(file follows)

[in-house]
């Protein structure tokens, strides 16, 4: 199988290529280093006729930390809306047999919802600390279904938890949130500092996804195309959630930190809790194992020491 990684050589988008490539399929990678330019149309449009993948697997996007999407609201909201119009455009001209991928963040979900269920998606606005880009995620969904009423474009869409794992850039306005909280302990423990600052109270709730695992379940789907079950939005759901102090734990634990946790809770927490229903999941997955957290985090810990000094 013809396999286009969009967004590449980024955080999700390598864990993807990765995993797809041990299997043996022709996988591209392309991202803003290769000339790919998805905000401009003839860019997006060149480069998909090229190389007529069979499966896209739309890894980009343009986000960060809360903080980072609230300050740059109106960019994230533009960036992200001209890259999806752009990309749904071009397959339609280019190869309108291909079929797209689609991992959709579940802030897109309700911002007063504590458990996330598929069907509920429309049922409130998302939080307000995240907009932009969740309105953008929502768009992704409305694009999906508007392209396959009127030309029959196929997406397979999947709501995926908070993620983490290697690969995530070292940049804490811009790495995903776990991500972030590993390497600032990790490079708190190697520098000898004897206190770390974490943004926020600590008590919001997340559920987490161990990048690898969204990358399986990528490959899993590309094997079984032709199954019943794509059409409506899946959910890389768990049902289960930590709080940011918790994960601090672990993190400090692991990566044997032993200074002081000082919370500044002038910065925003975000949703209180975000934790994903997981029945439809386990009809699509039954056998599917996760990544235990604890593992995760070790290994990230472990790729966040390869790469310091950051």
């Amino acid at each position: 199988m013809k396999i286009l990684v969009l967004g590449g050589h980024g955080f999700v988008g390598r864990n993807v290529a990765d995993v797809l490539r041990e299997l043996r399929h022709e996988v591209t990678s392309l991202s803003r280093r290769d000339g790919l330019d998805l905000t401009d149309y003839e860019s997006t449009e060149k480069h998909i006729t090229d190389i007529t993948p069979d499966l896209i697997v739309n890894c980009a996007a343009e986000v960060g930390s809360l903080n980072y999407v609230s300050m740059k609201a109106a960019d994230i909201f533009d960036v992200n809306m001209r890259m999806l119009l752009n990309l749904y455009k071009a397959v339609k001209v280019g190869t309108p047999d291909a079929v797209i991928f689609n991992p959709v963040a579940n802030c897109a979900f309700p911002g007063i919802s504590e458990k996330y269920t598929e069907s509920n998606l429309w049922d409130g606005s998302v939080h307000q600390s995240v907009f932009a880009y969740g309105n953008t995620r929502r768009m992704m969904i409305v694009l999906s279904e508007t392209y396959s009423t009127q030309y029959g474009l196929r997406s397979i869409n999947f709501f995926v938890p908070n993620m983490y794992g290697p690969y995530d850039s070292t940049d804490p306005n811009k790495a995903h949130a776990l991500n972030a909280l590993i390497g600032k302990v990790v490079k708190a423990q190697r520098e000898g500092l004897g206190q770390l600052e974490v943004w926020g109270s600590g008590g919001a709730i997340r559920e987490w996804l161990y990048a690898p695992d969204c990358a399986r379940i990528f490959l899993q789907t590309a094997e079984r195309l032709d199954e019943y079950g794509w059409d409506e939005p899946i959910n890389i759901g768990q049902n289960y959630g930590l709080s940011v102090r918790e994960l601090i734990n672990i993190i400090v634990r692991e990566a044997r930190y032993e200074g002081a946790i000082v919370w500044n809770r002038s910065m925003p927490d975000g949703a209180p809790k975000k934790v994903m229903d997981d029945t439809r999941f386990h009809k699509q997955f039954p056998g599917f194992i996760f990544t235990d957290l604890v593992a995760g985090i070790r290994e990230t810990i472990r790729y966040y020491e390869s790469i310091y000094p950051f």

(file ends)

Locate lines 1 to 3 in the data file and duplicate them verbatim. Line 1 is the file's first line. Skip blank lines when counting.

[in-house]
């Protein structure tokens, strides 16, 4: 199988290529280093006729930390809306047999919802600390279904938890949130500092996804195309959630930190809790194992020491 990684050589988008490539399929990678330019149309449009993948697997996007999407609201909201119009455009001209991928963040979900269920998606606005880009995620969904009423474009869409794992850039306005909280302990423990600052109270709730695992379940789907079950939005759901102090734990634990946790809770927490229903999941997955957290985090810990000094 013809396999286009969009967004590449980024955080999700390598864990993807990765995993797809041990299997043996022709996988591209392309991202803003290769000339790919998805905000401009003839860019997006060149480069998909090229190389007529069979499966896209739309890894980009343009986000960060809360903080980072609230300050740059109106960019994230533009960036992200001209890259999806752009990309749904071009397959339609280019190869309108291909079929797209689609991992959709579940802030897109309700911002007063504590458990996330598929069907509920429309049922409130998302939080307000995240907009932009969740309105953008929502768009992704409305694009999906508007392209396959009127030309029959196929997406397979999947709501995926908070993620983490290697690969995530070292940049804490811009790495995903776990991500972030590993390497600032990790490079708190190697520098000898004897206190770390974490943004926020600590008590919001997340559920987490161990990048690898969204990358399986990528490959899993590309094997079984032709199954019943794509059409409506899946959910890389768990049902289960930590709080940011918790994960601090672990993190400090692991990566044997032993200074002081000082919370500044002038910065925003975000949703209180975000934790994903997981029945439809386990009809699509039954056998599917996760990544235990604890593992995760070790290994990230472990790729966040390869790469310091950051």
């Amino acid at each position: 199988m013809k396999i286009l990684v969009l967004g590449g050589h980024g955080f999700v988008g390598r864990n993807v290529a990765d995993v797809l490539r041990e299997l043996r399929h022709e996988v591209t990678s392309l991202s803003r280093r290769d000339g790919l330019d998805l905000t401009d149309y003839e860019s997006t449009e060149k480069h998909i006729t090229d190389i007529t993948p069979d499966l896209i697997v739309n890894c980009a996007a343009e986000v960060g930390s809360l903080n980072y999407v609230s300050m740059k609201a109106a960019d994230i909201f533009d960036v992200n809306m001209r890259m999806l119009l752009n990309l749904y455009k071009a397959v339609k001209v280019g190869t309108p047999d291909a079929v797209i991928f689609n991992p959709v963040a579940n802030c897109a979900f309700p911002g007063i919802s504590e458990k996330y269920t598929e069907s509920n998606l429309w049922d409130g606005s998302v939080h307000q600390s995240v907009f932009a880009y969740g309105n953008t995620r929502r768009m992704m969904i409305v694009l999906s279904e508007t392209y396959s009423t009127q030309y029959g474009l196929r997406s397979i869409n999947f709501f995926v938890p908070n993620m983490y794992g290697p690969y995530d850039s070292t940049d804490p306005n811009k790495a995903h949130a776990l991500n972030a909280l590993i390497g600032k302990v990790v490079k708190a423990q190697r520098e000898g500092l004897g206190q770390l600052e974490v943004w926020g109270s600590g008590g919001a709730i997340r559920e987490w996804l161990y990048a690898p695992d969204c990358a399986r379940i990528f490959l899993q789907t590309a094997e079984r195309l032709d199954e019943y079950g794509w059409d409506e939005p899946i959910n890389i759901g768990q049902n289960y959630g930590l709080s940011v102090r918790e994960l601090i734990n672990i993190i400090v634990r692991e990566a044997r930190y032993e200074g002081a946790i000082v919370w500044n809770r002038s910065m925003p927490d975000g949703a209180p809790k975000k934790v994903m229903d997981d029945t439809r999941f386990h009809k699509q997955f039954p056998g599917f194992i996760f990544t235990d957290l604890v593992a995760g985090i070790r290994e990230t810990i472990r790729y966040y020491e390869s790469i310091y000094p950051f």